Zack Snyder’s Justice League looms ahead like the Cirque du Soleil performing The Book of Revelation. But first:
The purpose of Wonder Woman 1984 probably seemed clearer to the board of AT&T Incorporated than to anyone watching the film. Finding things to praise about it—there are a couple—has to coexist with pointing out that it might be one of the worst written films ever to receive such high-profile attention, and critics urging people to see it—there are a couple of those too—just proves how other factors now weigh down the simple job of telling people when a film is held together with string.
We are up to our necks in an era where fantasy films think a story must be just a list of data points, but WW84 does the whole dubious system a service by showing all of its working out and deletions. Witness: Diana tells a story about a suit of golden winged armour used when a legendary Amazon did a 300 Spartans routine against impossible odds. Come the climax she specifically detours to fetch it—before wearing it to fight four blokes and a cat for two minutes. Because the armour is irrelevant. What actually matters is that it’s a visual data point from a 25-year-old comic painted by Alex Ross and that the data point is ticked, the whole machine tipping over to poke the knowledge and dopamine receptors of a subset of a subset of the audience. You assume this rotten Easter egg came from co-writer Geoff Johns, and if so then the time has probably come to lock the comics writers out of the shipyards now and let actual screenwriters build these oil tankers, if they must be built at all. (WandaVision, just concluded on TV, looked as if it was playing this game a different way with its sitcom callouts but capitulated at the end into the compulsory big battles, greenscreen cloud monsters casting all the usual animated lightning, and the pop-culture nods were just superfluous fluff.)
WW84 says that people have to pull together as a collective and get real, which by the standards of the Disney Industrial Complex is practically socialist. Everyone gets to wish for what they want and it’s all fun and games until the nuclear missiles rise in the background. As with the X-Men franchise, one character pleading with the better nature of another remains the strongest sight these digital punch-ups can realistically go for, but all the other plot elements going nowhere pile up in a heap. Diana is (vaguely, apparently) immortal, but why this woman of all women needs to resurrect one man of all men in order to jump him is never pondered. One old photo seems to show her involved in liberating the Nazi camps, a philosophical dot the film never joins back up to, although the nationality of the actor comes to mind unbidden. It does when she rides a missile fired at some Arab children too, along with wondering if anyone really looked at this stuff on the page.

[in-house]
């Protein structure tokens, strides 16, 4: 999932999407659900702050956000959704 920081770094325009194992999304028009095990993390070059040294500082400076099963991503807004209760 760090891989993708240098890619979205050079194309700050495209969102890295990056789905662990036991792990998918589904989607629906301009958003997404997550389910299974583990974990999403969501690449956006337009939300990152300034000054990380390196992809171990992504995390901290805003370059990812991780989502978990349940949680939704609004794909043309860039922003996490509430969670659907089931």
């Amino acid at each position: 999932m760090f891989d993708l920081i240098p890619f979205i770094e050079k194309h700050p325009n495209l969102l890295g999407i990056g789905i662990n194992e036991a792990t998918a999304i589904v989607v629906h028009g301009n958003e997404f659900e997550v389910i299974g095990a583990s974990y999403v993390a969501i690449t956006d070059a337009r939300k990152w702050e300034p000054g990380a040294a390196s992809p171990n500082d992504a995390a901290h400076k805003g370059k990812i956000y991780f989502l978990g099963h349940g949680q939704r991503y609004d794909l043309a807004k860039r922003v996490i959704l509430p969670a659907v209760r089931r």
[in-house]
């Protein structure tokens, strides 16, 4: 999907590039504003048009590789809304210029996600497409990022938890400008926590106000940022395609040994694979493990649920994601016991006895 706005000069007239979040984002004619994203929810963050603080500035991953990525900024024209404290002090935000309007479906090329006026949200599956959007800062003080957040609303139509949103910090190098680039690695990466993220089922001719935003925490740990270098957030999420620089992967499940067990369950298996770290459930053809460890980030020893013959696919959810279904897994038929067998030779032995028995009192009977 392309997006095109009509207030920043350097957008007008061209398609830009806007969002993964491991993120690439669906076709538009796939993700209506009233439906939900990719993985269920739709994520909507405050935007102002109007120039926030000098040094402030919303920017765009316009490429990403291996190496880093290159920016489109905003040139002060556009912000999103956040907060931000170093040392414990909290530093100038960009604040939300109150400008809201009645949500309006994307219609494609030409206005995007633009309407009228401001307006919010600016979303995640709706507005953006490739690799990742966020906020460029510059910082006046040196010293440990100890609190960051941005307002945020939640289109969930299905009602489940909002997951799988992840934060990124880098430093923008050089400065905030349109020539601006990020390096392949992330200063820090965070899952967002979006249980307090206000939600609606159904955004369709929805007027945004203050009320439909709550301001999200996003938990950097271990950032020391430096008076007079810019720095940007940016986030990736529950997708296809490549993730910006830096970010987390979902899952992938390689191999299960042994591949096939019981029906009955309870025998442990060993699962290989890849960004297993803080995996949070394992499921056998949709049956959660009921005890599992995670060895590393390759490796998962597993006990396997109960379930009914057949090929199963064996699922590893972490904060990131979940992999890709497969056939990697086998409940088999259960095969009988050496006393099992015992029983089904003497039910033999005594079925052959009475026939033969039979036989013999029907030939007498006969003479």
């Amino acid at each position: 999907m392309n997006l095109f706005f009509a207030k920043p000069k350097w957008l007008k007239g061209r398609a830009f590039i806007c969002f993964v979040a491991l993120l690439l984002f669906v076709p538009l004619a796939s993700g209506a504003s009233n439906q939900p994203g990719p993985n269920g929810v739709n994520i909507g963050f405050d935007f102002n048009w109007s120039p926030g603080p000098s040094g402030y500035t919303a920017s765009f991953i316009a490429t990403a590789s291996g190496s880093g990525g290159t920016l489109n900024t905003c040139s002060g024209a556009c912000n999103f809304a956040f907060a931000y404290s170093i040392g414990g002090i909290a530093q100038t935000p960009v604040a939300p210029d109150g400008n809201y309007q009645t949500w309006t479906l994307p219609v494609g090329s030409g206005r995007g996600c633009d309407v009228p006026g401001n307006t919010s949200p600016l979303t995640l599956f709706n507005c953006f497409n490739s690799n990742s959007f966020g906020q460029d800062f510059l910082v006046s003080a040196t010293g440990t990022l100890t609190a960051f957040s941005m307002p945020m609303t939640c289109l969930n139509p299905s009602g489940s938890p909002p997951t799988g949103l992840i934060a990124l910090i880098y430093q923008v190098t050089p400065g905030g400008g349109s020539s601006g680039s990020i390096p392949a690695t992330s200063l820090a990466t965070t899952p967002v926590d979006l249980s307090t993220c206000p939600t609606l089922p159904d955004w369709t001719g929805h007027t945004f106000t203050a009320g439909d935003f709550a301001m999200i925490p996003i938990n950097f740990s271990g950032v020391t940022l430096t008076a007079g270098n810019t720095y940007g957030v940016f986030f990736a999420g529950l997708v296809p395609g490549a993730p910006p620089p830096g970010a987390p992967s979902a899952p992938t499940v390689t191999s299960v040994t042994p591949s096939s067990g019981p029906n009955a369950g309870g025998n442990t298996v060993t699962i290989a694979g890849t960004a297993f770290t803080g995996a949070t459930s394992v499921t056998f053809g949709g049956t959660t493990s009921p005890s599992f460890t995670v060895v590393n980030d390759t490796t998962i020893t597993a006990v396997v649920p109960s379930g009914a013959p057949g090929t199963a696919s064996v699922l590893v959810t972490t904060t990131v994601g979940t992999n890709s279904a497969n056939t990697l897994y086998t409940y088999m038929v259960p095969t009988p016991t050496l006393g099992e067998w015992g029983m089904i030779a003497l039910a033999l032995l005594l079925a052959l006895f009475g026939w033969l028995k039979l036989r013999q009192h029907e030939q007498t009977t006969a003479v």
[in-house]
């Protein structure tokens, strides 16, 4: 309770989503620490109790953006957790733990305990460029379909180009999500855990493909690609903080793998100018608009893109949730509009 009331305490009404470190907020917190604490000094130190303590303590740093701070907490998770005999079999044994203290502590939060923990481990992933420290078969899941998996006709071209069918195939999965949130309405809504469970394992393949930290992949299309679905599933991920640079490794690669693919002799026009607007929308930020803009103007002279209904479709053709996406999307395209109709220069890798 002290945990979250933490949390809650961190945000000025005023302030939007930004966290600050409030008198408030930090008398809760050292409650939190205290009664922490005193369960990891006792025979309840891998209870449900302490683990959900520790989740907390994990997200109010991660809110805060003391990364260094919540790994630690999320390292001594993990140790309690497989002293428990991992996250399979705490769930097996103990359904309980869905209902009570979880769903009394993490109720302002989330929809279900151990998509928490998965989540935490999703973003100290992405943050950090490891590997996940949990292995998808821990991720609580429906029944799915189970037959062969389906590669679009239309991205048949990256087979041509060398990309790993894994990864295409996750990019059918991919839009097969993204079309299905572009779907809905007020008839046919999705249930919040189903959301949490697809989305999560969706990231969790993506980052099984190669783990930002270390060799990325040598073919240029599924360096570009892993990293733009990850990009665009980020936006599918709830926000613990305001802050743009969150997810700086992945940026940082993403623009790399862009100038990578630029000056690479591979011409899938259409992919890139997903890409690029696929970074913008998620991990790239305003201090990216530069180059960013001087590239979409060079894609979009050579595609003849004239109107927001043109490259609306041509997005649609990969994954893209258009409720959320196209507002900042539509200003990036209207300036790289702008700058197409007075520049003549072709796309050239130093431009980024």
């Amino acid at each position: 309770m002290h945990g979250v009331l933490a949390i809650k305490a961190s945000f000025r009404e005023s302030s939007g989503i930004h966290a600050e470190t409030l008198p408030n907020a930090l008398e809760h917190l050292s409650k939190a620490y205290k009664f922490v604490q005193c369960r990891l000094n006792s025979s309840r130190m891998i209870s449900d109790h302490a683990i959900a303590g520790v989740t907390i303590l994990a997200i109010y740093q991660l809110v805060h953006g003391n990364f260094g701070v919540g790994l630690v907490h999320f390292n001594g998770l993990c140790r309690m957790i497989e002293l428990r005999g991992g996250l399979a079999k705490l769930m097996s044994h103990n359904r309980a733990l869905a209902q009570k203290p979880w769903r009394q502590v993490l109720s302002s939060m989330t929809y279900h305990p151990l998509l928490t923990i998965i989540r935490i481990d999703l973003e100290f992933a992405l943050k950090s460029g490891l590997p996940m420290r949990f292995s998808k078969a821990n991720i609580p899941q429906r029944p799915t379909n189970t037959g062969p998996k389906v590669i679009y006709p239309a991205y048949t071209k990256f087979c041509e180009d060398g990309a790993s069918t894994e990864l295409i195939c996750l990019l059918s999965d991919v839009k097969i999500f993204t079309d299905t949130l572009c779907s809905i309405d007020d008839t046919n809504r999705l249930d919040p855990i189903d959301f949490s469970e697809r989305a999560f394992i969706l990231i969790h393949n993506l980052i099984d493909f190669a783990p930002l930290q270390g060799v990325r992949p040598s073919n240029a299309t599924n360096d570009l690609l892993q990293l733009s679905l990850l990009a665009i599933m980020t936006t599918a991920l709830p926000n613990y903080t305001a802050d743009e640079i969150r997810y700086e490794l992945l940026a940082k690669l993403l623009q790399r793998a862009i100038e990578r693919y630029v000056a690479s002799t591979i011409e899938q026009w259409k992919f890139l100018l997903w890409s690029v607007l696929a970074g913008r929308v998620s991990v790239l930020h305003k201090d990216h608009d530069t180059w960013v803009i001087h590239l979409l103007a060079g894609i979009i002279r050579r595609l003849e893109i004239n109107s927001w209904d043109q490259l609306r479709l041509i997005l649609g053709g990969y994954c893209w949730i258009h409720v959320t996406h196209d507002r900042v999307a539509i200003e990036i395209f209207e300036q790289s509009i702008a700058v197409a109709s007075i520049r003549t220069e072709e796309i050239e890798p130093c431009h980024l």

But all that is content, and as usual it’s the form that really drives the hangover. Ever since Captain Marvel a realisation has finally hung in the air that this form, these specific kinds of sights and sounds and rhythms and music from the Hans Zimmer anvil chorus, are at best a small-c and probably a capital-C Conservative broadcasting service whose calculations were increasingly unsubtle as the strains in the mechanism started to build up even before Covid arrived. Now that it has and things like WW84 are rocking up in your living room, surely it’s the discrepancy, the let-down, the big void between the implied humanist message of the data points and the empty impersonal way they are actually delivered, the colossal overemphasis on prosaic repetition of the same material when that material is such small-scale acting and myth-less visual non-flair, that sits at the root of the problem, one huge all-encompassing Irony in this the age of irony that just cuts viewers adrift. And then WW84 ends with a scene in which Lynda Carter walks on, the film irising down and down onto one last small insular and Forty Five Year Old data point which oh look happened to reappear on HBO Max at the same time as the film, disappearing down into its own cells like it’s Fantastic Voyage.
Coincidence, or not, that We Can Be Heroes, the latest of Robert Rodriguez’s young-adult films for the young at heart made for roughly the cost of the WW84 catering, has a similar dig at stupid presidents and a big central message of taking collective responsibility for sorting out the planet—which in Rodriguez’s case means letting the young rehabilitate the damaged Earth while anyone over 35 just gets out of the way. All of which breezes by in a candy Android app store that makes WW84 look as dulled as a something dug up from an Athenian flea market.